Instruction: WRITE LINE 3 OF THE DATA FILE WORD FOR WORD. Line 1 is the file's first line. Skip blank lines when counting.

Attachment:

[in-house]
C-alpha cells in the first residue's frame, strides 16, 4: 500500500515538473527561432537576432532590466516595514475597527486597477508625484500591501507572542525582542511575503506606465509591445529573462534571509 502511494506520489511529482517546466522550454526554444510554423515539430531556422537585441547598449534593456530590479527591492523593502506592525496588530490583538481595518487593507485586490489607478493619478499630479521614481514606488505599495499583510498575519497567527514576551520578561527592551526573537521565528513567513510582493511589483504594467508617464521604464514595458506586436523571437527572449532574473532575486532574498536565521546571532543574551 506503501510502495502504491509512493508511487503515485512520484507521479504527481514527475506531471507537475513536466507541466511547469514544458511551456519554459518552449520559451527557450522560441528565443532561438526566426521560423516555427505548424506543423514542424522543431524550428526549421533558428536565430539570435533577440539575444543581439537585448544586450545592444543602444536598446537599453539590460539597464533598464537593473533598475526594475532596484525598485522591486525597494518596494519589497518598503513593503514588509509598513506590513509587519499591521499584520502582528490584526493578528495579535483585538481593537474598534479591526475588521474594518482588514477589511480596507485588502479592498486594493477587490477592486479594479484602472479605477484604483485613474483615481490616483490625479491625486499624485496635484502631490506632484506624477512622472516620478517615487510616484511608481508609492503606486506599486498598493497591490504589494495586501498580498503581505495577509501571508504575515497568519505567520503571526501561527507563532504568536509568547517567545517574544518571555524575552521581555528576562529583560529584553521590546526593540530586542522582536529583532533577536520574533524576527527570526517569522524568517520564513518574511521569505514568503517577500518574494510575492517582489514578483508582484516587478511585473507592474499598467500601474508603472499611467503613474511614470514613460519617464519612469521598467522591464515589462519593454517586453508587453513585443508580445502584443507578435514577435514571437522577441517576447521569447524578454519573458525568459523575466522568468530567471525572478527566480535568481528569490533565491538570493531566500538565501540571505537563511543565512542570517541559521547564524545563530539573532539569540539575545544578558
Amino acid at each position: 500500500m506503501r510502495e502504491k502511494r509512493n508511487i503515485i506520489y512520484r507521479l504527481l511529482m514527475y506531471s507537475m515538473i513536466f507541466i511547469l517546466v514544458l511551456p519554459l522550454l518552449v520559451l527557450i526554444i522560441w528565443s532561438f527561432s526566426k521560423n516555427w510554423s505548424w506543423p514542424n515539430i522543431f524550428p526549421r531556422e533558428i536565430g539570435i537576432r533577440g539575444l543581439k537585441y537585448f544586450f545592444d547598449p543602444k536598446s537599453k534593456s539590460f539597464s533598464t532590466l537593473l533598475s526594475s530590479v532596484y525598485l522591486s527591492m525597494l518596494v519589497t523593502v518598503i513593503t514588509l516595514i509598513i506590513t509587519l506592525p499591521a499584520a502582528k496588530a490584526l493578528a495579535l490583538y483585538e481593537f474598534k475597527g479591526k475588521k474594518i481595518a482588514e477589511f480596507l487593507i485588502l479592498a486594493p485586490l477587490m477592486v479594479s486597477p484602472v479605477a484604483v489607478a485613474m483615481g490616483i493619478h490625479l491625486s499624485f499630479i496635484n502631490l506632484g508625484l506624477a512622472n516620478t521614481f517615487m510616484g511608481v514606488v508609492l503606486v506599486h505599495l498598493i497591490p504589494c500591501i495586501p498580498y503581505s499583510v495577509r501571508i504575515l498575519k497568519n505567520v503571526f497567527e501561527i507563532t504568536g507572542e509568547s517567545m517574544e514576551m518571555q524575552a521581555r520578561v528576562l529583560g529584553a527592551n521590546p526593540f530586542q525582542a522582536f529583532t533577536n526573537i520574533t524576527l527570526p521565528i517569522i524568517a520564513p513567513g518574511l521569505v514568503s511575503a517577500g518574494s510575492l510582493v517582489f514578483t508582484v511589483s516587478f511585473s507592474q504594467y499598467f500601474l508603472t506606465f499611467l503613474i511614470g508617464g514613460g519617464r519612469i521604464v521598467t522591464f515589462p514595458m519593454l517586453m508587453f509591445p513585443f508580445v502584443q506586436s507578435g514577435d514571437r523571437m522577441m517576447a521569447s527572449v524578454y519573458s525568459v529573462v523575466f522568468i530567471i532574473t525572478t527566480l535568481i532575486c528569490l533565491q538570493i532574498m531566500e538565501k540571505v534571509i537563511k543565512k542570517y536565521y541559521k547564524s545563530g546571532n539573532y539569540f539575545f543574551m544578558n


Amino acid at each position: 500500500m506503501r510502495e502504491k502511494r509512493n508511487i503515485i506520489y512520484r507521479l504527481l511529482m514527475y506531471s507537475m515538473i513536466f507541466i511547469l517546466v514544458l511551456p519554459l522550454l518552449v520559451l527557450i526554444i522560441w528565443s532561438f527561432s526566426k521560423n516555427w510554423s505548424w506543423p514542424n515539430i522543431f524550428p526549421r531556422e533558428i536565430g539570435i537576432r533577440g539575444l543581439k537585441y537585448f544586450f545592444d547598449p543602444k536598446s537599453k534593456s539590460f539597464s533598464t532590466l537593473l533598475s526594475s530590479v532596484y525598485l522591486s527591492m525597494l518596494v519589497t523593502v518598503i513593503t514588509l516595514i509598513i506590513t509587519l506592525p499591521a499584520a502582528k496588530a490584526l493578528a495579535l490583538y483585538e481593537f474598534k475597527g479591526k475588521k474594518i481595518a482588514e477589511f480596507l487593507i485588502l479592498a486594493p485586490l477587490m477592486v479594479s486597477p484602472v479605477a484604483v489607478a485613474m483615481g490616483i493619478h490625479l491625486s499624485f499630479i496635484n502631490l506632484g508625484l506624477a512622472n516620478t521614481f517615487m510616484g511608481v514606488v508609492l503606486v506599486h505599495l498598493i497591490p504589494c500591501i495586501p498580498y503581505s499583510v495577509r501571508i504575515l498575519k497568519n505567520v503571526f497567527e501561527i507563532t504568536g507572542e509568547s517567545m517574544e514576551m518571555q524575552a521581555r520578561v528576562l529583560g529584553a527592551n521590546p526593540f530586542q525582542a522582536f529583532t533577536n526573537i520574533t524576527l527570526p521565528i517569522i524568517a520564513p513567513g518574511l521569505v514568503s511575503a517577500g518574494s510575492l510582493v517582489f514578483t508582484v511589483s516587478f511585473s507592474q504594467y499598467f500601474l508603472t506606465f499611467l503613474i511614470g508617464g514613460g519617464r519612469i521604464v521598467t522591464f515589462p514595458m519593454l517586453m508587453f509591445p513585443f508580445v502584443q506586436s507578435g514577435d514571437r523571437m522577441m517576447a521569447s527572449v524578454y519573458s525568459v529573462v523575466f522568468i530567471i532574473t525572478t527566480l535568481i532575486c528569490l533565491q538570493i532574498m531566500e538565501k540571505v534571509i537563511k543565512k542570517y536565521y541559521k547564524s545563530g546571532n539573532y539569540f539575545f543574551m544578558n